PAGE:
Today is the start of Refugee Week, which aims to bring awareness of the millions displaced by conflict or natural disasters. To coincide, we’re putting the spotlight on 10 innovative recent design projects that make a positive difference in the lives of refugees.
The UK’s Refugee Week began in 1998 as a way to combat the negative media portrayals of refugees and asylum seekers. It takes place around the time of World Refugee Day on the 20 June, and sees a nationwide programme of events intended to bring together and create a level of understanding between communities.
This year’s event comes as the refugee crisis has become an increasingly important topic for architects and designers, given the worsening of the situation over the past few years.
From shelters to flags, here are our picks of the best products and installations.
Although it has faced criticism of late, this shelter – developed by IKEA’s charitable arm IKEA Foundation – brought the needs of refugees into mainstream design, and went on to win the Design Museum’s design of the year award in 2016.
This flag was imagined by Yara Said, an artist and Syrian refugee now living in Amsterdam, for the refugee team at the Rio 2016 Olympics. She used black and orange to represent the colour of life jackets worn by refugees when making dangerous sea crossings.
Dutch designers Didi Aaslund and Floor Nagler worked with refugees to create this rucksack from discarded boats and life vests. Designed to offer the most possible space using the minimum amount of material, the 21-litre BAG2WORK bags are made from one square metre of boat rubber and four life-vest straps, which cross over the rucksack to hold it closed.
Pim van der Mijl’s De Voorkamer project – meaning “the living room” – was designed as a new domestic environment for asylum seekers and locals to socialise, with the aim of helping refugees integrate.
Van Hoeckel’s project proposed mobile embassies for stateless people. Here, the refugees themselves worked as ambassadors, with passers-by invited to come in to share their stories and suggest ways refugees can help us – as well as how we can help refugees. The project is designed to make people look differently at the refugee situation, rather than solving it.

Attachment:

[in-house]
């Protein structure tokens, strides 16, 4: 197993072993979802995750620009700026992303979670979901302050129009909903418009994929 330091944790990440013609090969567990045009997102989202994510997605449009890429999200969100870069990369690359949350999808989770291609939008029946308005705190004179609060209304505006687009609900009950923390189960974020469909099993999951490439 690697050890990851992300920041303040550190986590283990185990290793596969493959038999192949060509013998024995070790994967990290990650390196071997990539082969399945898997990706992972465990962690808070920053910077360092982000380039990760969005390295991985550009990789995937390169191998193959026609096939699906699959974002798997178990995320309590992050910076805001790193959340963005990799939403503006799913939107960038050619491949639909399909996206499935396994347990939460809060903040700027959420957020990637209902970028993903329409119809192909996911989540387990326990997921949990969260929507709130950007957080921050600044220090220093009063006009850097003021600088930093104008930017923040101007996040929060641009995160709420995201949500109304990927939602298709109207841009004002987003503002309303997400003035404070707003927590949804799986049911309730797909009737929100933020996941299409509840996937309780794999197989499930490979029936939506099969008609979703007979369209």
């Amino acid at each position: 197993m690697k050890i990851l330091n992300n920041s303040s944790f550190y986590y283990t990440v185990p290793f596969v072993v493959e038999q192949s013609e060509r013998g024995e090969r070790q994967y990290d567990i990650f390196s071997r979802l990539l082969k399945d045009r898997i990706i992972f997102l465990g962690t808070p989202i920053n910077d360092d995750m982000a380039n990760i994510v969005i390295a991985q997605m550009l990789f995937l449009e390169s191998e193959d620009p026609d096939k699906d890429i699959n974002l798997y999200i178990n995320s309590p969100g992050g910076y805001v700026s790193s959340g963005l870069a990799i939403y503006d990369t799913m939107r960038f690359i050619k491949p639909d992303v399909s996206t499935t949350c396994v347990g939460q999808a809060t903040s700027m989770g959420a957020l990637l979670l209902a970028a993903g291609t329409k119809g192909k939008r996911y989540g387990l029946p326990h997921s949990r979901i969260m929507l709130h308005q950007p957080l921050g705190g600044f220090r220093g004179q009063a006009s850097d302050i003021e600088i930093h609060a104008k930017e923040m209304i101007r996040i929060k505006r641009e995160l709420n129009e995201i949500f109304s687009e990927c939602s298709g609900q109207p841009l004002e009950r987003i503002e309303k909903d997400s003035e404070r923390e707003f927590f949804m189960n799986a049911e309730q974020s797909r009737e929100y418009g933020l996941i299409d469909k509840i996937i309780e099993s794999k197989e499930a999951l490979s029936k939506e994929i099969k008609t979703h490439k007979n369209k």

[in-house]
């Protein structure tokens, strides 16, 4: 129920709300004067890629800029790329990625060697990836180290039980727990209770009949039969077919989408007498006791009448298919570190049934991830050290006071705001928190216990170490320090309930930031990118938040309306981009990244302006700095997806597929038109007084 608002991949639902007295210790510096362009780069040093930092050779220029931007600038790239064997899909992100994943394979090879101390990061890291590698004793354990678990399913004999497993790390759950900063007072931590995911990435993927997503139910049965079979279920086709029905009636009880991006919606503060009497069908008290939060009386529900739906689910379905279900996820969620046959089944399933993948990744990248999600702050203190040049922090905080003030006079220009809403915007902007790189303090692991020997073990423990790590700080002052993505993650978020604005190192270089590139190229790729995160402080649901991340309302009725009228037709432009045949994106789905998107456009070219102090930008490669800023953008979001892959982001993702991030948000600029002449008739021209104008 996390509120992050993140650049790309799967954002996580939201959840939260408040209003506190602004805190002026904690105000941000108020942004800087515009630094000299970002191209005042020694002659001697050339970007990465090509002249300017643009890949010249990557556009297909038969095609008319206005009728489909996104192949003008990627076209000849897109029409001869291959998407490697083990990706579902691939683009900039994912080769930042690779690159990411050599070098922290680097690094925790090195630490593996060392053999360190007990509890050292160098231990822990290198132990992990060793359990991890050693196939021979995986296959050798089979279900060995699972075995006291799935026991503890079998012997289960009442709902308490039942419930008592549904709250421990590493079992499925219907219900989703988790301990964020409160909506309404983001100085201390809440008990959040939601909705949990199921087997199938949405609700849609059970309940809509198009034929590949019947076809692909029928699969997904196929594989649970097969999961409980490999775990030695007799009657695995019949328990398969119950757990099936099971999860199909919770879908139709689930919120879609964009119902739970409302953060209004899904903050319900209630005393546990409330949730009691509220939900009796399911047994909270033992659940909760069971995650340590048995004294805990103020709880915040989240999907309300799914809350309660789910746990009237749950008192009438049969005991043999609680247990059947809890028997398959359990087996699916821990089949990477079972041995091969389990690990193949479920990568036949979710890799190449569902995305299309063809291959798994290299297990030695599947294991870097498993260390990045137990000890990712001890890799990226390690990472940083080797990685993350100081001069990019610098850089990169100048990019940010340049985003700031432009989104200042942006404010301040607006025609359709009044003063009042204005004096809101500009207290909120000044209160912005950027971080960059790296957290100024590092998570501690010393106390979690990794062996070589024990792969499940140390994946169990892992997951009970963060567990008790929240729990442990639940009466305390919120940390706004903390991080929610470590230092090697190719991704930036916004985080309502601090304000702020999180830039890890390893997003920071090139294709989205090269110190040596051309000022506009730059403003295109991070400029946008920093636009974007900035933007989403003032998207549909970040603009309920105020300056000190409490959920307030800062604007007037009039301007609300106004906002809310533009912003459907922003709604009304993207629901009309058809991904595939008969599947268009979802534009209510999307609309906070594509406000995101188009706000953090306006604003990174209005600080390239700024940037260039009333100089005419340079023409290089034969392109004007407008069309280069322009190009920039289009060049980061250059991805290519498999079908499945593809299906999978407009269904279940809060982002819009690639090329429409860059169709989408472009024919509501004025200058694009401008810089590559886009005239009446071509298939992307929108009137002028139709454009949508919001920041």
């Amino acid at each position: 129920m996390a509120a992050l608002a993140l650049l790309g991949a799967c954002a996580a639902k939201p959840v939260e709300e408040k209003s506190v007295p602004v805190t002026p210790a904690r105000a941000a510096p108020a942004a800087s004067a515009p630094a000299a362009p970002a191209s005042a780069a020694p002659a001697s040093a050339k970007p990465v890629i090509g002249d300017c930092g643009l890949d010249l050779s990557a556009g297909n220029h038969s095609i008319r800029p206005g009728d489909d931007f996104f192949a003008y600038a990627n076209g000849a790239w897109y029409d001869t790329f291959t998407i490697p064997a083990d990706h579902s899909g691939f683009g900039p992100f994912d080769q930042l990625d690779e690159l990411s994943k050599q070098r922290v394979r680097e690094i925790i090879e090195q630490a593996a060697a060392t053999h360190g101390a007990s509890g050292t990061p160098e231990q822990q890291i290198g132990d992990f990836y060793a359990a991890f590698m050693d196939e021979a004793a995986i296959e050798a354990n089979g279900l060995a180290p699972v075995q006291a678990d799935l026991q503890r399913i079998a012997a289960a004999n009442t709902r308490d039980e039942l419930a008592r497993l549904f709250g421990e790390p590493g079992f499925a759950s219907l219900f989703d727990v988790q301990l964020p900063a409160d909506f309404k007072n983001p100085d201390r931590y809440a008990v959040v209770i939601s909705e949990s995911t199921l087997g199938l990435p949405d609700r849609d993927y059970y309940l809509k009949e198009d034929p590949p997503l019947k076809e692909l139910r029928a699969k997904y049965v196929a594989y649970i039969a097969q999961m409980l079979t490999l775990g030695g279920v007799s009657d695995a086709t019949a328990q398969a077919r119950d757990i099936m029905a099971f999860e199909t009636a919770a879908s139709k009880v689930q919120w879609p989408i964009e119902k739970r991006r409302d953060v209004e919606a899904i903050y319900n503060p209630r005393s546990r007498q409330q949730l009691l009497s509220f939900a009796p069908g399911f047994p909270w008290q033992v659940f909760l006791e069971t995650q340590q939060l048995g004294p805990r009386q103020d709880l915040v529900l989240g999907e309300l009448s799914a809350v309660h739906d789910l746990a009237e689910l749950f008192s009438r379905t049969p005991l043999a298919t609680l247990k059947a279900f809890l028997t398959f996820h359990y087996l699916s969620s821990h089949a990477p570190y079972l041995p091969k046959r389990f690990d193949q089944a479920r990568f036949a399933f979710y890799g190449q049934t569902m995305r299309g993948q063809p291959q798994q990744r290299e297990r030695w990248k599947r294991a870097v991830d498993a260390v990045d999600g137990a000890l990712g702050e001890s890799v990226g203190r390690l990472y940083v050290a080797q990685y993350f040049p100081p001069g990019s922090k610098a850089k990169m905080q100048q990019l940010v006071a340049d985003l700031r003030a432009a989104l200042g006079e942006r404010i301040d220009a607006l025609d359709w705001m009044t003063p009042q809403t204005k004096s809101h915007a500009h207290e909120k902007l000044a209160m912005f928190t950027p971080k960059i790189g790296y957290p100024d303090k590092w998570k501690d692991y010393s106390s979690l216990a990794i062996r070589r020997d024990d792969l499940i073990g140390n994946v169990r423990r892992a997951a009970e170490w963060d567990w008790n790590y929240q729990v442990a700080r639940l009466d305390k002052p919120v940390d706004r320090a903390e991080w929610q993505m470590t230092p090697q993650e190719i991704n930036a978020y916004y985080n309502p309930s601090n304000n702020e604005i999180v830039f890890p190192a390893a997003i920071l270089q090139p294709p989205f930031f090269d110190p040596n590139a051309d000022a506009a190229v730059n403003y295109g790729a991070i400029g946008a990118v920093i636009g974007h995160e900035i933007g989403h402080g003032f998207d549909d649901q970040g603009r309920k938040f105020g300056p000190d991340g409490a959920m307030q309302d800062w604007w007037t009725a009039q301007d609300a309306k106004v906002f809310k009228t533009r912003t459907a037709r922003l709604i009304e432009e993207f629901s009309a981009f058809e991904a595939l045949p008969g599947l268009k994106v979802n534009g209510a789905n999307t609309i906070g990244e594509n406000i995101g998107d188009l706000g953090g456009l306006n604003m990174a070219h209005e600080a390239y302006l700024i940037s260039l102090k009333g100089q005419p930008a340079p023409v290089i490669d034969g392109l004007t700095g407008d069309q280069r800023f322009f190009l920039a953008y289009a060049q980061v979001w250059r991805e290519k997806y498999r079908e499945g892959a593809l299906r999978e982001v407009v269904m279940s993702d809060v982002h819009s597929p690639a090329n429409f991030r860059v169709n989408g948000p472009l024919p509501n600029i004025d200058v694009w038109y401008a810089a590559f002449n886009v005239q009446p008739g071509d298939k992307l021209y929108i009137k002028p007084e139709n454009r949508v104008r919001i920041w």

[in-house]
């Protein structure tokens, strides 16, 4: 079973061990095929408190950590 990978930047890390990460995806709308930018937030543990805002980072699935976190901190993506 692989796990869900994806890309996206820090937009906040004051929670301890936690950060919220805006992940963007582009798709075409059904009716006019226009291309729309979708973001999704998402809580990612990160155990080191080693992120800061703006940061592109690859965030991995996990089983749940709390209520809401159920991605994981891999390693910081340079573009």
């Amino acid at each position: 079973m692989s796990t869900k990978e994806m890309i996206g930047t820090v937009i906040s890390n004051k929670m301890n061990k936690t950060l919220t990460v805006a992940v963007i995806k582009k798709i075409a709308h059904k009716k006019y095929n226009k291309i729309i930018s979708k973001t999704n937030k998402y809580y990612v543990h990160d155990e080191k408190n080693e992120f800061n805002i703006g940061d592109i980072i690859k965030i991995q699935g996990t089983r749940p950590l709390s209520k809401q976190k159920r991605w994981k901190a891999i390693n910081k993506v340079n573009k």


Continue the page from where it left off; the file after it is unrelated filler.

Stefania Vulpi, another Design Academy Eindhoven graduate, created a conceptual online system that allows a network of people to temporarily share their nationality. Prompted by her own frustration at Europe’s ongoing refugee crisis, she designed a digital platform that would allow people to create profiles, and apply to swap or borrow someone else’s citizenship.
Shelter Unit for Rapid Installation (SURI) was originally designed to provide shelter after earthquakes, but was also deployed to help house the millions of people fleeing conflicts in the Middle East and sub-Saharan Africa as it is both easy to transport and assemble.
Artist Achilleas Souras, who is just 16 years old, used hundreds of discarded life jackets collected from the shores of Lesbos to assemble an igloo for Moroso’s SOS Save Our Souls installation at Milan design week. “The refugees, the homeless, and the less privileged cannot be ‘out of sight, out of mind’ anymore,” said Souras, who hopes his igloos could eventually be used in rescue operations.
Makers Unite, which won the Refugee Challenge at last year’s What Design Can Do, is an initiative that gets local designers and those with a refugee background together to create products using life vests recovered from Greek shores. “The goal of Makers Unite is to enable dialogue and foster opportunities for understanding and personal growth,” said the organisers.
Ai Weiwei created this Lotus-like installation as part of his continued campaign to raise awareness of the Syrian refugee crisis. Entitled F Lotus, the installation at the Belvedere museum in Vienna featured 201 rings – each with five life jackets worn by Syrian refugees – arranged into the shape of the letter F.
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